NVIDIA GF100 Fermi Architecture and Performance Preview

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Final Thoughts on GF100

NVIDIA GeForce GF100

For months we have heard rumors about how NVIDIA abandoned games with their latest GPU design, but it appears those rumors are false. Hearing more about the architecture and actually seeing the video card run performance benchmarks and playing games on it ourselves have proven the card to be the real deal. We would have liked to have known more about the clock speeds and how much power the board draws, but since the clock frequencies are not set in stone yet NVIDIA was not willing to discuss those areas.

The NVIDIA 3D Vision Surround gaming demo was impressive. Sitting in front of three monitors and playing Need For Speed: Shift in 3D was a very fun gaming experience, but that was the only game title we got to play with this configuration. Being able to play a game in 3D Vision Surround was great, but the cost of the setup seems to be beyond what most consumers would be willing to pay.  You’ll need three 120Hz 3D LCD monitors, the NVIDIA 3D Vision kit and then not one, but two NVIDIA graphics cards running in SLI to be to run a setup like this. That is a huge added expense, but to those that can afford spending an extra thousand dollars or so to play games in 3D Vision Surround, it might be well worth it as it does add a new dimension to gaming. NVIDIA also made it clear that 3D Vision Surround would work on current generation video cards as well, so that is nice and can save you a few bucks if you want to run a setup like this. Remember that NVIDIA’s key competitor, AMD, has triple monitor support already on their Radeon HD 5000 series of cards (ATI Eyefinity) and just one video card is needed.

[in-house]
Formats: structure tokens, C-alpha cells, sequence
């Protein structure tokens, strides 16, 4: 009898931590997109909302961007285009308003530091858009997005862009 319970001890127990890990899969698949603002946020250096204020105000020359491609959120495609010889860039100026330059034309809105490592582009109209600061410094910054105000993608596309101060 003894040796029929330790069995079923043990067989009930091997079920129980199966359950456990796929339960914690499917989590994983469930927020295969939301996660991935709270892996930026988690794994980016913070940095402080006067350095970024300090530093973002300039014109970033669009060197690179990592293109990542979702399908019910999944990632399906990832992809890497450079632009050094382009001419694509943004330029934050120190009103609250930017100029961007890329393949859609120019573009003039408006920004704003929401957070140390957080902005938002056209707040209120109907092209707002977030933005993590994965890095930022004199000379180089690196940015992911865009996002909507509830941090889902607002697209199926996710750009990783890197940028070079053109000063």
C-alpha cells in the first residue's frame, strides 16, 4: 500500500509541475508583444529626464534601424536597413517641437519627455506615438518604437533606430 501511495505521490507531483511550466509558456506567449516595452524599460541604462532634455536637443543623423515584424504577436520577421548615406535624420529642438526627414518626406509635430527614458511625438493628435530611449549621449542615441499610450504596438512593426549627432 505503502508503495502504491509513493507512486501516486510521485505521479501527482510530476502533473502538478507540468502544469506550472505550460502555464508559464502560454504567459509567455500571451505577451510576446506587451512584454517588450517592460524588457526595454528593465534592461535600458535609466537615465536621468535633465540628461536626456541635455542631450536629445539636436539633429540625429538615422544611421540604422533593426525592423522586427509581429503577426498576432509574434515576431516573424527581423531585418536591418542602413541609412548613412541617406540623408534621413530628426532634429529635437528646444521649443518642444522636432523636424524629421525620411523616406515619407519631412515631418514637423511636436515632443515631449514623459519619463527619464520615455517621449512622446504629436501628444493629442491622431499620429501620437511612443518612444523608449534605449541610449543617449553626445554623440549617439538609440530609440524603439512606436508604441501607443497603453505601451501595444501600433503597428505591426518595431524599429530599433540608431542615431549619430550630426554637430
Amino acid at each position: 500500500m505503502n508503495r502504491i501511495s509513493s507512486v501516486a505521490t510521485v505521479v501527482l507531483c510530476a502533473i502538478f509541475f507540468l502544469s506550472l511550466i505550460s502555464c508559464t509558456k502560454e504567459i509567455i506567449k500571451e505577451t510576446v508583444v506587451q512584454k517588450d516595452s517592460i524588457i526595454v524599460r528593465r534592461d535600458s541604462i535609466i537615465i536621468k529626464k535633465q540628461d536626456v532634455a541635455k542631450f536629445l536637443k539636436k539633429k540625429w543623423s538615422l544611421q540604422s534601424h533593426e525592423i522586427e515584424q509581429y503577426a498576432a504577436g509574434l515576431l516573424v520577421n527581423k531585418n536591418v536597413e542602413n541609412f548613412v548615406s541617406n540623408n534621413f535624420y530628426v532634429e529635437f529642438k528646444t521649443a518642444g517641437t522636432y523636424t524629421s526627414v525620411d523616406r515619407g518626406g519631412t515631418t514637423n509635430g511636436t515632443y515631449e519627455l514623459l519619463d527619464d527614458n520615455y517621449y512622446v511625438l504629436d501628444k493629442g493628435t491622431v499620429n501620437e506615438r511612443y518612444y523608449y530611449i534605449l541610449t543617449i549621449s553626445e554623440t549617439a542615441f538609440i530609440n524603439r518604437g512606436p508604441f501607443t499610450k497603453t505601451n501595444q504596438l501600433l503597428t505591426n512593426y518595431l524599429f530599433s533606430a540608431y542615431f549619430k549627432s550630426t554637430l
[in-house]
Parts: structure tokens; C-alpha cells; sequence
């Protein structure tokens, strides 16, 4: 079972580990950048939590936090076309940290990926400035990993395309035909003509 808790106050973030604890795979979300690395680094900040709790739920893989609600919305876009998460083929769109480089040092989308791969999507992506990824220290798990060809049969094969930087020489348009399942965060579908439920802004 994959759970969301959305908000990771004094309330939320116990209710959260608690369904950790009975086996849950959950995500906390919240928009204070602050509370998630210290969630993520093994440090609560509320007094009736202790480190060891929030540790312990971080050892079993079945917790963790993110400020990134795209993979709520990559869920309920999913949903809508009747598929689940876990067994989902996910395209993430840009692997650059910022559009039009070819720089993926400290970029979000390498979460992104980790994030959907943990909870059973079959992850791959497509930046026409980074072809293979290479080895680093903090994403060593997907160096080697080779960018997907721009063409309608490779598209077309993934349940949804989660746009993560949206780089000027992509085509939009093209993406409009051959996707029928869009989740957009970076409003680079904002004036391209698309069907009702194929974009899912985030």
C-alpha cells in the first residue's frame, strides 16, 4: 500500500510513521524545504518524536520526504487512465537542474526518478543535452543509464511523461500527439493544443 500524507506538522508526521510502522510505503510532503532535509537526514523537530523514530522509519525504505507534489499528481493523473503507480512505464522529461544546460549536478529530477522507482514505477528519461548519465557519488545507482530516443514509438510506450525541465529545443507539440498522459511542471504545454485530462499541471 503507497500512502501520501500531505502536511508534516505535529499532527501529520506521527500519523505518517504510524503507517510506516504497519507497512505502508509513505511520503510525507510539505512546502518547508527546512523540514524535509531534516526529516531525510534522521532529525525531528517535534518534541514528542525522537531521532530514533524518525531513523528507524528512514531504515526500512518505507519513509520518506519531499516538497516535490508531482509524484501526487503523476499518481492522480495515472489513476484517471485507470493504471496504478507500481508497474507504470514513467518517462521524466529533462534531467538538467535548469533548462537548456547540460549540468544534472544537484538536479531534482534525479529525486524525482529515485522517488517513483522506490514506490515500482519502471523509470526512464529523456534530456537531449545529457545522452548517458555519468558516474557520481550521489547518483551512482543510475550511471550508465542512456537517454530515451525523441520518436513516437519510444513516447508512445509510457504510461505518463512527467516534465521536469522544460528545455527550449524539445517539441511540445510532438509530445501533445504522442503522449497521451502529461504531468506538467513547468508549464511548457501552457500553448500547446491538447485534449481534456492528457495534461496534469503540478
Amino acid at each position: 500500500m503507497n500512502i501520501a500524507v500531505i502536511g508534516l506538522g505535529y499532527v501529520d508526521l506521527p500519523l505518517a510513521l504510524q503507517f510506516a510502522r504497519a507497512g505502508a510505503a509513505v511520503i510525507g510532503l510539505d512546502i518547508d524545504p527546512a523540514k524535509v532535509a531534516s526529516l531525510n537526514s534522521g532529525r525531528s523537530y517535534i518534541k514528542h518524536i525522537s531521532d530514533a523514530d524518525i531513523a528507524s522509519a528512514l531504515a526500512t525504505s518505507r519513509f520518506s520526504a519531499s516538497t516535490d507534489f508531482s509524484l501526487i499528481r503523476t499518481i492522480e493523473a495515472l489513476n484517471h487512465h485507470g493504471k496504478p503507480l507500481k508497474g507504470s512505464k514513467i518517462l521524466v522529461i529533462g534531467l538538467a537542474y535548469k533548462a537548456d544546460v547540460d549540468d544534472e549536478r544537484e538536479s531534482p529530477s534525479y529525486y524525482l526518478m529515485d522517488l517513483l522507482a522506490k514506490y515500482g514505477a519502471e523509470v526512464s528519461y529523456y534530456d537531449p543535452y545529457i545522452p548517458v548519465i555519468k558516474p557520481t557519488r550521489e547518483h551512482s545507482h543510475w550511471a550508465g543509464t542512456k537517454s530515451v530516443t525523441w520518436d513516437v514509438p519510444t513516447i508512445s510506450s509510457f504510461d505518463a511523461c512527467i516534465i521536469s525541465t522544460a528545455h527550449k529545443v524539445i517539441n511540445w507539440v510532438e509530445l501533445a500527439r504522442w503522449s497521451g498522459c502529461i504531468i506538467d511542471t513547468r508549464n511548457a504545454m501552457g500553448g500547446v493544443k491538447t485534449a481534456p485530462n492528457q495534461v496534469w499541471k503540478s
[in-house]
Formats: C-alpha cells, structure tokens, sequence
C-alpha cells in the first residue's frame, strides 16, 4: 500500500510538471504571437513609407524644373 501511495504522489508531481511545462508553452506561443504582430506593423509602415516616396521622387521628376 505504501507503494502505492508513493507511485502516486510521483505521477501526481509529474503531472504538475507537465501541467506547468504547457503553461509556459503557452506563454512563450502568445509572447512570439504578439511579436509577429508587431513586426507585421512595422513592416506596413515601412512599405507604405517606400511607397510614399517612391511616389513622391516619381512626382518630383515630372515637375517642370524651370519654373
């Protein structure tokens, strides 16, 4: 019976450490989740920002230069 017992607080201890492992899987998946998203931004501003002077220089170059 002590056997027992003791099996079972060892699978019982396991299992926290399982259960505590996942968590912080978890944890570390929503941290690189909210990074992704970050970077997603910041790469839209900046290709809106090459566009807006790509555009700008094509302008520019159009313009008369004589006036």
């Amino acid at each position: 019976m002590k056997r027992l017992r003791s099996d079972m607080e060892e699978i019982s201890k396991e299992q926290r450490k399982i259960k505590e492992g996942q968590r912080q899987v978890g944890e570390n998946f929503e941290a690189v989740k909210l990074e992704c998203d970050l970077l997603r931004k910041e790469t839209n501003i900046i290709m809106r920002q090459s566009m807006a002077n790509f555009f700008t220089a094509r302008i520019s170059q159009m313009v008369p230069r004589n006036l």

NVIDIA GeForce GF100

When it comes to performance, the GF100 is faster than a Radeon HD 5870 graphics card, which is a good thing. NVIDIA is late to the market so they really needed to take back the performance crown. If they were late and slower then it would have been a rough couple of years for engineers at NVIDIA. Still, NVIDIA has to get the GF100 cards shipping and in volume. TSMC has had a lot of issues with yields at the 40nm manufacturing process, but it appears to be better over the past six months. The next couple of months will be crucial for NVIDIA as the world is waiting for GF100 to be announced. Now, if only we knew what the real name of GF100 was and how much it will cost!

Legit Bottom Line: We got hands on game time with GF100 and it looks faster than the Radeon HD 5870! Get ready for some GPU battles in 2010 as AMD finally has something to worry about!

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